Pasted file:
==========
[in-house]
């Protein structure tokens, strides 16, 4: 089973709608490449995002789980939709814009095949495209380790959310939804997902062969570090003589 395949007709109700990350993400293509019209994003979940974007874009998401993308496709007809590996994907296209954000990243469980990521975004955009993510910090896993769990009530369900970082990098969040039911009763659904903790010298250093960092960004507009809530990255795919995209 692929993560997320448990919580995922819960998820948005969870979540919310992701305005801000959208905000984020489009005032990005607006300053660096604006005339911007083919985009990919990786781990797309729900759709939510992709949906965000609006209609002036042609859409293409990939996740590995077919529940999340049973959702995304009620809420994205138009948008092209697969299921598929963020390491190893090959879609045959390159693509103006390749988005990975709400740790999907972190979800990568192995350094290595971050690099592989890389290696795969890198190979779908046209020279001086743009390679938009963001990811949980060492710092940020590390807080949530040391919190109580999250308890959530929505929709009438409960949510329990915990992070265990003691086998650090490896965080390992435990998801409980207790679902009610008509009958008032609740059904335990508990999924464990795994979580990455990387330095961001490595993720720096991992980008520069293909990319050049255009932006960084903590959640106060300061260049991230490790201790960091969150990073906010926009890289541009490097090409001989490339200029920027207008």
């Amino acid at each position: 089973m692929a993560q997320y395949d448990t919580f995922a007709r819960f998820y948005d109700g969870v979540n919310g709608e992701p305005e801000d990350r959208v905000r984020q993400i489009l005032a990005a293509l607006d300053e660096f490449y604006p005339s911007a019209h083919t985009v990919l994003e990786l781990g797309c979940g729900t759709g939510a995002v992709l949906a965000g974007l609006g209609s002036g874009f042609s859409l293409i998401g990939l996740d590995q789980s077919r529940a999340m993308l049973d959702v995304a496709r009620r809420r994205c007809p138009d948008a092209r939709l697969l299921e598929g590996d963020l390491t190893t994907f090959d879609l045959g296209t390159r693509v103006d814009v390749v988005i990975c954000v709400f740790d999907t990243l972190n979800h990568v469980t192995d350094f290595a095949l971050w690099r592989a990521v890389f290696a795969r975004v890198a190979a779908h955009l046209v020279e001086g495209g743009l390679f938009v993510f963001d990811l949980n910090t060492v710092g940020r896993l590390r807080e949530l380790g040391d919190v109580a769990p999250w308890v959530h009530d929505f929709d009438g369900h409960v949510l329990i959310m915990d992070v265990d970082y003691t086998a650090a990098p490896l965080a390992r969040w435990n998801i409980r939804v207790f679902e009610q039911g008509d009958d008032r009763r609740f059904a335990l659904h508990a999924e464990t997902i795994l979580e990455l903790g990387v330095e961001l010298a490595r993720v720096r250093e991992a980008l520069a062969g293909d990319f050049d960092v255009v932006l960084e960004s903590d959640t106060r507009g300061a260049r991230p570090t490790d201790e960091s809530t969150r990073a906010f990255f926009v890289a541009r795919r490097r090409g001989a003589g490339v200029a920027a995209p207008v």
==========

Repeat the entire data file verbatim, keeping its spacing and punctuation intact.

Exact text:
[in-house]
């Protein structure tokens, strides 16, 4: 089973709608490449995002789980939709814009095949495209380790959310939804997902062969570090003589 395949007709109700990350993400293509019209994003979940974007874009998401993308496709007809590996994907296209954000990243469980990521975004955009993510910090896993769990009530369900970082990098969040039911009763659904903790010298250093960092960004507009809530990255795919995209 692929993560997320448990919580995922819960998820948005969870979540919310992701305005801000959208905000984020489009005032990005607006300053660096604006005339911007083919985009990919990786781990797309729900759709939510992709949906965000609006209609002036042609859409293409990939996740590995077919529940999340049973959702995304009620809420994205138009948008092209697969299921598929963020390491190893090959879609045959390159693509103006390749988005990975709400740790999907972190979800990568192995350094290595971050690099592989890389290696795969890198190979779908046209020279001086743009390679938009963001990811949980060492710092940020590390807080949530040391919190109580999250308890959530929505929709009438409960949510329990915990992070265990003691086998650090490896965080390992435990998801409980207790679902009610008509009958008032609740059904335990508990999924464990795994979580990455990387330095961001490595993720720096991992980008520069293909990319050049255009932006960084903590959640106060300061260049991230490790201790960091969150990073906010926009890289541009490097090409001989490339200029920027207008």
């Amino acid at each position: 089973m692929a993560q997320y395949d448990t919580f995922a007709r819960f998820y948005d109700g969870v979540n919310g709608e992701p305005e801000d990350r959208v905000r984020q993400i489009l005032a990005a293509l607006d300053e660096f490449y604006p005339s911007a019209h083919t985009v990919l994003e990786l781990g797309c979940g729900t759709g939510a995002v992709l949906a965000g974007l609006g209609s002036g874009f042609s859409l293409i998401g990939l996740d590995q789980s077919r529940a999340m993308l049973d959702v995304a496709r009620r809420r994205c007809p138009d948008a092209r939709l697969l299921e598929g590996d963020l390491t190893t994907f090959d879609l045959g296209t390159r693509v103006d814009v390749v988005i990975c954000v709400f740790d999907t990243l972190n979800h990568v469980t192995d350094f290595a095949l971050w690099r592989a990521v890389f290696a795969r975004v890198a190979a779908h955009l046209v020279e001086g495209g743009l390679f938009v993510f963001d990811l949980n910090t060492v710092g940020r896993l590390r807080e949530l380790g040391d919190v109580a769990p999250w308890v959530h009530d929505f929709d009438g369900h409960v949510l329990i959310m915990d992070v265990d970082y003691t086998a650090a990098p490896l965080a390992r969040w435990n998801i409980r939804v207790f679902e009610q039911g008509d009958d008032r009763r609740f059904a335990l659904h508990a999924e464990t997902i795994l979580e990455l903790g990387v330095e961001l010298a490595r993720v720096r250093e991992a980008l520069a062969g293909d990319f050049d960092v255009v932006l960084e960004s903590d959640t106060r507009g300061a260049r991230p570090t490790d201790e960091s809530t969150r990073a906010f990255f926009v890289a541009r795919r490097r090409g001989a003589g490339v200029a920027a995209p207008v």